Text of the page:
Monday, April 25, 2011

Grand Central Dispatch for Win32: the source code

Having explained why I want to port Grand Central Dispatch to Windows and outlined some of the issues in doing so, it’s probably a good time to show some source code!

I’ve put the code into github. I’m not sure I’m entirely enamoured of github, or git in general, and I’m not even sure that I’ve pulled Apple’s source in the best possible way (I’m using the subtree merge approach instead of submodules, but am vague on the pros and cons of each mechanism).

github will tell you about all the modifications if you’re interested, but it’s probably worth mentioning a few things explicitly. I’ve attempted to change as little as possible, with the proviso that the thing has gotta build and at least give the appearance of working. The only file with wholesale changes is queue_kevent.c, which effectively has two wholly independent implementations, one using kevent(), the other using I/O completion ports.

The most disruptive modification to the source tree was the creation of the /platform hierarchy. This is where I put the Win32 stubs for UNIX headers, including the pthread_workqueue implementation. The implementation is fairly straightforward. I’ve implemented more than is strictly necessary for libdispatch—but not everything. Some concepts, such as workqueue suspension and resumption, have no obvious parallels in Win32.

I should note that I used new-style Win32 threadpools, available in Windows Vista and up. This means the code won’t work on Windows XP. The reasons for picking the new API are multiple:

  1. It can be used robustly, whereas the old one cannot; the old one provides no way of properly handling out-of-resource situations.
  2. It allows multiple pools per process, which allows libdispatch’s pools to be relatively isolated from any others that the application might create. This seems to reduce the possibility of surprises.
  3. The old threadpool API lacks any effective way of tidying up, in particular preventing callbacks from safely performing such tasks as unloading the DLL they are running from, and having no way to ensure that every callback is safely executed or deallocated.
  4. There did not seem any obvious way to implement e.g. pthread_workqueue_removeitem_np using old-style threadpools.
  5. Timer queue timers have no leeway facility.

Honestly, in this day and age, nobody should be using Windows XP. Windows Vista and Windows 7, which support the new API, are both substantial improvements on that operating system.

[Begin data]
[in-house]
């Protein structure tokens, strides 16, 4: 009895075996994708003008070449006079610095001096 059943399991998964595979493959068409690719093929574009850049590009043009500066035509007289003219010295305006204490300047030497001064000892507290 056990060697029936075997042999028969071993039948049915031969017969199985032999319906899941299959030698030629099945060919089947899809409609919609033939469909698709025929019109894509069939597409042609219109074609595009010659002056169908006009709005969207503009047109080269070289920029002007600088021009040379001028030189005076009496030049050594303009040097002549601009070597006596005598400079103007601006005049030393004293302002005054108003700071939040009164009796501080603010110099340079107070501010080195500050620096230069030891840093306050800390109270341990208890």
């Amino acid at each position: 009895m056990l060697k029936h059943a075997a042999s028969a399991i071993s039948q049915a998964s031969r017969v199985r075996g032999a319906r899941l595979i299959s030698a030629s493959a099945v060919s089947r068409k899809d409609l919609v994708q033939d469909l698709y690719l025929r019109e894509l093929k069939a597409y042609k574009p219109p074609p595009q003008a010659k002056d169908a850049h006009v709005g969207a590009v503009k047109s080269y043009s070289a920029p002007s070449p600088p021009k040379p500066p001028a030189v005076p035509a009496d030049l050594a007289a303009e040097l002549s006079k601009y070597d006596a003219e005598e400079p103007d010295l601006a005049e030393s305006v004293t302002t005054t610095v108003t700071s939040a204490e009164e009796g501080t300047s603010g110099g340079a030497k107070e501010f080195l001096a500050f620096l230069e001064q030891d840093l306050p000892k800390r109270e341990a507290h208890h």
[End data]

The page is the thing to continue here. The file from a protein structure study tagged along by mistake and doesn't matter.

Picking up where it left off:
One of the most pervasive changes (annoyingly so, it’ll clutter up any diffs) was the insertion of the function as_do() (as in, interpret this object “as a DO” (dispatch object)). This is because Visual C++ doesn’t support gcc’s transparent_union attribute. transparent_union seems to allow a pointer to any of a union’s member types to be implicitly converted to a pointer to the union type itself, when the union type is used as a function parameter. In C++, of course, the solution would be to make the members publicly inherit a base class and use that to allow implicit upcasting.

Also in the source tree is the imaginatively-named libdispatch++. This is a very thin C++ wrapper around the C API. Normally I wouldn’t bother, except for one thing: C++0x includes lambdas. Here’s the thing: I can’t add block support to Visual C++; at best it would require a custom source-source translator to preprocess the code, at worst it’d require intrusive compiler changes. The former is more work than it’s worth; the latter I simply can’t do. With C++0x’s lambdas, the case for blocks is considerably less compelling anyway. The lambdas support essentially the same range of things that blocks do, and they’re standard to boot. They should allow usage something along the lines of:

    void main_loop(int event, void* data)
    {
       switch(event)
       {
       case OMG_SOMEONE_CLICKED_THE_BUTTON:
          gcd::dispatch_queue::get_global_queue(0, 0).async([]()->void {
             doSomethingLengthyToTheData(data);
             gcd::dispatch_queue::get_main_queue().async([]()->void {
                updateMainWindow();
             });
          });
       }
    }

(though get_main_queue() is not actually implemented yet for technical reasons). I think this compares reasonably well with the block versions. I might rename the classes to get rid of the wordy “dispatch_”.

Still to be ported are the test cases. This is obviously important, but they’re currently all written using blocks, and all are designed to be standalone executables (i.e. each test has its own main()). I don’t want to create one Visual C++ project per test case, but can’t immediately think of any good way to aggregate them without breaking anything.